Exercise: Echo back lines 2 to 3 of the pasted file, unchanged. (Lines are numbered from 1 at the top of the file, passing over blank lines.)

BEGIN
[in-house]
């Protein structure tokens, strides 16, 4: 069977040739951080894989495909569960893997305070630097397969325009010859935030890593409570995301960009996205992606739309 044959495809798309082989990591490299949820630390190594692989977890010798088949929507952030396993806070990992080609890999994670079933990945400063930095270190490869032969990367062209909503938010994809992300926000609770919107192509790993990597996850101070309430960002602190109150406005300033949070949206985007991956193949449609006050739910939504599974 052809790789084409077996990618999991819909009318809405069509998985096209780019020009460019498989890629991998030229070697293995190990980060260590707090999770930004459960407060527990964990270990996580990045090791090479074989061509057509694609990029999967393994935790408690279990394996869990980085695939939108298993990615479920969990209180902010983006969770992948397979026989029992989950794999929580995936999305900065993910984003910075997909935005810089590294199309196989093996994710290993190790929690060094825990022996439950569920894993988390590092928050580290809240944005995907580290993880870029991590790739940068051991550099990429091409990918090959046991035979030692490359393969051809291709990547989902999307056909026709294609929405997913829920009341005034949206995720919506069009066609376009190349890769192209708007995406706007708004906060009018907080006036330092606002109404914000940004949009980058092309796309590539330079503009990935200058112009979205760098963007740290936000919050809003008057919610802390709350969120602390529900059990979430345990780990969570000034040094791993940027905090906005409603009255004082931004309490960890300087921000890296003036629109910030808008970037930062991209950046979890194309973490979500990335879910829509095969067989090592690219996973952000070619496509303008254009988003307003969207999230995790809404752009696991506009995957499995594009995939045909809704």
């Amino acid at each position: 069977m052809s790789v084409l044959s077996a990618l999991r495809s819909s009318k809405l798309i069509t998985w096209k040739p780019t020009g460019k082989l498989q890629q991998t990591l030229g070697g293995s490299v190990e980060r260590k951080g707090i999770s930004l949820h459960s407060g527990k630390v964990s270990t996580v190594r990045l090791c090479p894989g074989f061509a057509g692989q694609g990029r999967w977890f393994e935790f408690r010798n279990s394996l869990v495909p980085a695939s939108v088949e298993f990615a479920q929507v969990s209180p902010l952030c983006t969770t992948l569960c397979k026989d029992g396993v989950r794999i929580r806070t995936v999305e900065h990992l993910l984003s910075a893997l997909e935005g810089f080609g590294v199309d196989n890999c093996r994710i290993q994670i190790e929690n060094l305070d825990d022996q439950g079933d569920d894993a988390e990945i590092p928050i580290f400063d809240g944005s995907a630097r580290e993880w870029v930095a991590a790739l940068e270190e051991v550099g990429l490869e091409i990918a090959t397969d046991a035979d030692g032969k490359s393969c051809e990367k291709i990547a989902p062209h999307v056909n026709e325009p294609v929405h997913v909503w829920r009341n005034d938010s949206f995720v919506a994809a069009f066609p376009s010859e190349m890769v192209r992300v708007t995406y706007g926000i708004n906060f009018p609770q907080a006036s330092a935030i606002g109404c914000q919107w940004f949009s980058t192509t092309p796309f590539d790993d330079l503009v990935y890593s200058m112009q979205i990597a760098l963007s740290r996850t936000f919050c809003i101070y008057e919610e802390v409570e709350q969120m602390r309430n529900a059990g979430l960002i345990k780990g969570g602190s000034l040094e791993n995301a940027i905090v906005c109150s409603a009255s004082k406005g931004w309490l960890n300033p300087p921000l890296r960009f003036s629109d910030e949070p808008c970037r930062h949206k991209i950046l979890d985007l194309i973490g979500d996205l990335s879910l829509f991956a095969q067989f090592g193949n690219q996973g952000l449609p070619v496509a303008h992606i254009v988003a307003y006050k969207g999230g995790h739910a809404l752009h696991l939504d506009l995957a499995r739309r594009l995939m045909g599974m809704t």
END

């Protein structure tokens, strides 16, 4: 069977040739951080894989495909569960893997305070630097397969325009010859935030890593409570995301960009996205992606739309 044959495809798309082989990591490299949820630390190594692989977890010798088949929507952030396993806070990992080609890999994670079933990945400063930095270190490869032969990367062209909503938010994809992300926000609770919107192509790993990597996850101070309430960002602190109150406005300033949070949206985007991956193949449609006050739910939504599974 052809790789084409077996990618999991819909009318809405069509998985096209780019020009460019498989890629991998030229070697293995190990980060260590707090999770930004459960407060527990964990270990996580990045090791090479074989061509057509694609990029999967393994935790408690279990394996869990980085695939939108298993990615479920969990209180902010983006969770992948397979026989029992989950794999929580995936999305900065993910984003910075997909935005810089590294199309196989093996994710290993190790929690060094825990022996439950569920894993988390590092928050580290809240944005995907580290993880870029991590790739940068051991550099990429091409990918090959046991035979030692490359393969051809291709990547989902999307056909026709294609929405997913829920009341005034949206995720919506069009066609376009190349890769192209708007995406706007708004906060009018907080006036330092606002109404914000940004949009980058092309796309590539330079503009990935200058112009979205760098963007740290936000919050809003008057919610802390709350969120602390529900059990979430345990780990969570000034040094791993940027905090906005409603009255004082931004309490960890300087921000890296003036629109910030808008970037930062991209950046979890194309973490979500990335879910829509095969067989090592690219996973952000070619496509303008254009988003307003969207999230995790809404752009696991506009995957499995594009995939045909809704």
């Amino acid at each position: 069977m052809s790789v084409l044959s077996a990618l999991r495809s819909s009318k809405l798309i069509t998985w096209k040739p780019t020009g460019k082989l498989q890629q991998t990591l030229g070697g293995s490299v190990e980060r260590k951080g707090i999770s930004l949820h459960s407060g527990k630390v964990s270990t996580v190594r990045l090791c090479p894989g074989f061509a057509g692989q694609g990029r999967w977890f393994e935790f408690r010798n279990s394996l869990v495909p980085a695939s939108v088949e298993f990615a479920q929507v969990s209180p902010l952030c983006t969770t992948l569960c397979k026989d029992g396993v989950r794999i929580r806070t995936v999305e900065h990992l993910l984003s910075a893997l997909e935005g810089f080609g590294v199309d196989n890999c093996r994710i290993q994670i190790e929690n060094l305070d825990d022996q439950g079933d569920d894993a988390e990945i590092p928050i580290f400063d809240g944005s995907a630097r580290e993880w870029v930095a991590a790739l940068e270190e051991v550099g990429l490869e091409i990918a090959t397969d046991a035979d030692g032969k490359s393969c051809e990367k291709i990547a989902p062209h999307v056909n026709e325009p294609v929405h997913v909503w829920r009341n005034d938010s949206f995720v919506a994809a069009f066609p376009s010859e190349m890769v192209r992300v708007t995406y706007g926000i708004n906060f009018p609770q907080a006036s330092a935030i606002g109404c914000q919107w940004f949009s980058t192509t092309p796309f590539d790993d330079l503009v990935y890593s200058m112009q979205i990597a760098l963007s740290r996850t936000f919050c809003i101070y008057e919610e802390v409570e709350q969120m602390r309430n529900a059990g979430l960002i345990k780990g969570g602190s000034l040094e791993n995301a940027i905090v906005c109150s409603a009255s004082k406005g931004w309490l960890n300033p300087p921000l890296r960009f003036s629109d910030e949070p808008c970037r930062h949206k991209i950046l979890d985007l194309i973490g979500d996205l990335s879910l829509f991956a095969q067989f090592g193949n690219q996973g952000l449609p070619v496509a303008h992606i254009v988003a307003y006050k969207g999230g995790h739910a809404l752009h696991l939504d506009l995957a499995r739309r594009l995939m045909g599974m809704t």